The facility will produce approximately 55,500 megawatt hours annually, comprising one percent of the Mid-Kansas and Sunflower combined-system’s energy.

“Our system is summer peaking, which means energy demand is highest during those months,” said Stuart Lowry, president and CEO of Mid-Kansas and Sunflower. “In contrast to wind facilities, which generate the most energy during winter night hours, this project will generate energy on hot, summer days, providing protection against high market prices during those times.”

Locating the solar facility at Sunflower’s Johnson Corner Substation will also reduce loading on an area transmission line that is importing energy at its full capacity and would require expensive upgrades without the local energy injection provided by the future Johnson Corner Solar Project.

Construction will begin in August, and the facility is scheduled to be energized in the first quarter of 2020.

Be on the Lookout for Summer Safety Hazards

Summertime is upon us in southwest Kansas, bringing long and busy days. Pioneer Electric Cooperative wants all of our consumer-members to take the time this season to make sure everyone returns home at night, safe and sound.

Electricity is an important part of everyday life and our commitment to using electricity safely is important. The flick of a switch can heat, cool, light, cook, clean and entertain. Electricity is a powerful servant, but can also be dangerous if it isn’t treated with caution and respect. Educating individuals about the dangers of electricity is imperative. This is especially true for children. At your cooperative, we’re committed to promoting a healthy respect for electricity and teaching individuals to spot potential electrical hazards.

We conduct safety demonstrations at schools, farms, businesses and other venues throughout our service territory. These presentations are designed to raise awareness of potential safety hazards. The use of an energized model helps presentations be both enlightening and entertaining.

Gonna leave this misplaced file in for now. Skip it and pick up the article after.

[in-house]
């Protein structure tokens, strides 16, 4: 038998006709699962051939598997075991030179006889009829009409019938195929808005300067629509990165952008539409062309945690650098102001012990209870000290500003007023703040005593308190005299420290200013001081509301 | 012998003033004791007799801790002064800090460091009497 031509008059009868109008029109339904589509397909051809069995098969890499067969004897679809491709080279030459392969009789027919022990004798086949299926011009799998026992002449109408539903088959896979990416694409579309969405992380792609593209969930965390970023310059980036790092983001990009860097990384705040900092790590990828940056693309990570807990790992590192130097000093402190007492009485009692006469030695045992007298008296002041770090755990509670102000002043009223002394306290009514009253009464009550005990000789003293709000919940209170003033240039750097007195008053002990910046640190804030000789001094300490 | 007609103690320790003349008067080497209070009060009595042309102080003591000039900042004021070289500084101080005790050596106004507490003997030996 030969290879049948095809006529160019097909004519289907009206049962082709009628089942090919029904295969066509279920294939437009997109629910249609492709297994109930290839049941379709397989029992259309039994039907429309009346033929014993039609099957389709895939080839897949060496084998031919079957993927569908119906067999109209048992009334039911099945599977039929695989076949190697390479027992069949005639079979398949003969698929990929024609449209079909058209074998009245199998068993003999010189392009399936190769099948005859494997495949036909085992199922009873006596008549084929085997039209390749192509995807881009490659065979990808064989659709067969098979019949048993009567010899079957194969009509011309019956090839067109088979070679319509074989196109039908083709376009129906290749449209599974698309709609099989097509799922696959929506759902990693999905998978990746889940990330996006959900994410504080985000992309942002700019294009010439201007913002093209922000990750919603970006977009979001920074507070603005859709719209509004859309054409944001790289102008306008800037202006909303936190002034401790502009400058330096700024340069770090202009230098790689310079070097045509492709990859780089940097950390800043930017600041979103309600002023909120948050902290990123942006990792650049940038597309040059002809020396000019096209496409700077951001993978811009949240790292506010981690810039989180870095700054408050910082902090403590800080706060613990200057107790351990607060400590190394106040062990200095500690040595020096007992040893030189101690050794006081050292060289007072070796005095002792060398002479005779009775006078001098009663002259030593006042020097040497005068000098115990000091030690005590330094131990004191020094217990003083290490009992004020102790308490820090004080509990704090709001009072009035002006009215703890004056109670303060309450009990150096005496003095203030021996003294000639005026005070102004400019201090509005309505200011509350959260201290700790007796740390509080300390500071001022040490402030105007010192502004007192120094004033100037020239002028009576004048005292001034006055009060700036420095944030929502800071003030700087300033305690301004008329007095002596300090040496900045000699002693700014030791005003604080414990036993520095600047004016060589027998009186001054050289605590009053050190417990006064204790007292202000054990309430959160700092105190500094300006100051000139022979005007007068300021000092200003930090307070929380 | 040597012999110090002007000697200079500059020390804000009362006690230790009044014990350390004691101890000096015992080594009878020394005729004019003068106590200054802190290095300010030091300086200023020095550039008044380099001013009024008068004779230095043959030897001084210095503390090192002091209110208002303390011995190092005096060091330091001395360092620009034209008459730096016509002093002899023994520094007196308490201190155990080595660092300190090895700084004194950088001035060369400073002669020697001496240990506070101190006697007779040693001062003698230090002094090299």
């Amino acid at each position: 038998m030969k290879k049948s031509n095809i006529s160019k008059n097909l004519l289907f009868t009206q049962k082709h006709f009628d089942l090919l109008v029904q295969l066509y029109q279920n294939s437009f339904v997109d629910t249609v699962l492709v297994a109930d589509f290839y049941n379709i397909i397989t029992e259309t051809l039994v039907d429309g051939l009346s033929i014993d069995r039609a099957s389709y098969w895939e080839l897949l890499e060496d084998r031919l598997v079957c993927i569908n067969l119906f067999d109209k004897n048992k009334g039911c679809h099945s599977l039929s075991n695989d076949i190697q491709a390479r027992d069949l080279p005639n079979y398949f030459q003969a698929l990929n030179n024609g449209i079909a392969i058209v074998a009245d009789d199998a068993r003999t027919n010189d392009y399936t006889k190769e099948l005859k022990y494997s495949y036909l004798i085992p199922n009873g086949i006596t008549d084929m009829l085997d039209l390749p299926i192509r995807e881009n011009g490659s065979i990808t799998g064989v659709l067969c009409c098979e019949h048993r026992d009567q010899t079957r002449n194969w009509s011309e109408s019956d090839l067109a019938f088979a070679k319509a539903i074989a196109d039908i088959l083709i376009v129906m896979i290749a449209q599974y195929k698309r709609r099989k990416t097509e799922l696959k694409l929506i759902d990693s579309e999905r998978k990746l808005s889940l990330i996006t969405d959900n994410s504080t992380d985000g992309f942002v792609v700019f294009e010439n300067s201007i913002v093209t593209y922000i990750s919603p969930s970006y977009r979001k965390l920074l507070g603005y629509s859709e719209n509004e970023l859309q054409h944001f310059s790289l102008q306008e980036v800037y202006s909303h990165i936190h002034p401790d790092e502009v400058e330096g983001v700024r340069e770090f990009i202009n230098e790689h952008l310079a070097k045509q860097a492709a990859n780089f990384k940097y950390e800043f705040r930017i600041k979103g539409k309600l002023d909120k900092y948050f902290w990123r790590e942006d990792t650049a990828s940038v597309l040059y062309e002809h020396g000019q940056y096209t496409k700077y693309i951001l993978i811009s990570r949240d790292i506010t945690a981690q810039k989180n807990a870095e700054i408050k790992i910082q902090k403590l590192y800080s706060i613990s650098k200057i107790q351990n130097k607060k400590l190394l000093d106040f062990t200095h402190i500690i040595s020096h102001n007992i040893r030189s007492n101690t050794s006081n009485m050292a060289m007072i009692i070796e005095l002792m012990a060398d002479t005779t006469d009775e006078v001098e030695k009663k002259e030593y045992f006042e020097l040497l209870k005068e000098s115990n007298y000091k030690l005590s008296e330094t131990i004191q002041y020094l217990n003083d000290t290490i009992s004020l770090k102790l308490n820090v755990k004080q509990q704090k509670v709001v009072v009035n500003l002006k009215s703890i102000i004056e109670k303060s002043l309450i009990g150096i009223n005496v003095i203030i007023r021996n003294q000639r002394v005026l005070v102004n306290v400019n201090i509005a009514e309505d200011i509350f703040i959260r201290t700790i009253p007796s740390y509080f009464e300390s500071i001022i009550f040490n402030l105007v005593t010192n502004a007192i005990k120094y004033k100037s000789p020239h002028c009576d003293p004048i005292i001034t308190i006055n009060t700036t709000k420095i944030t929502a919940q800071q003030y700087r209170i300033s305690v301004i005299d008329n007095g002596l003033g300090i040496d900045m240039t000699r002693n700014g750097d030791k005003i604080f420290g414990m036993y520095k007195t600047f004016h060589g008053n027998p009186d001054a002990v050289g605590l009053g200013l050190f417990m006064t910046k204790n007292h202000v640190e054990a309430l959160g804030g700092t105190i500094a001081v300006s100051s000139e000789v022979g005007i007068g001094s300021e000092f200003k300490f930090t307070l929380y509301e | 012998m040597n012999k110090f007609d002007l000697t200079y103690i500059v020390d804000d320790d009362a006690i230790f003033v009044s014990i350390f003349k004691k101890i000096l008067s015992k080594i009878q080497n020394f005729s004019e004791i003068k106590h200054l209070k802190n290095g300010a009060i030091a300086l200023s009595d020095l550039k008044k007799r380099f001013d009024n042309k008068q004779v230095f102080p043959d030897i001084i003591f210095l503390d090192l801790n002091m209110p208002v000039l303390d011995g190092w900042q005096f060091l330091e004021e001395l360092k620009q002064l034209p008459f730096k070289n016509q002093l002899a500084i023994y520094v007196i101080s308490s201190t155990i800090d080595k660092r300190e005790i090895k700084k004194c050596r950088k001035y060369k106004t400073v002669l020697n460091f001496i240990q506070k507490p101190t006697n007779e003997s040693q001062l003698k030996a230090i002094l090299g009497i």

We want all of our members to be safe when dealing with electricity, whether it is while working near power lines or encountering it during the course of your day. From farmers to lifeguards, it is important that everyone treat electricity with respect and have the knowledge to stay safe.

The best way to prevent electrical shock is to stay away from potential hazards. You should never work on live or energized electrical equipment—it is dangerous if you are not qualified to do so.
Never open electric panels. Opening the panel increases the chance of getting shocked or setting off an arc flash.

Above all, stay alert. Assume all equipment is fully energized with electricity. Do not think that just because someone is working around an electrical hazard they have de-energized the equipment. Always be on the lookout for hazards, whether they are labeled or not, and be prepared to stop working, protect those around you, and get help to take care of the situation as fast and as safely as you can.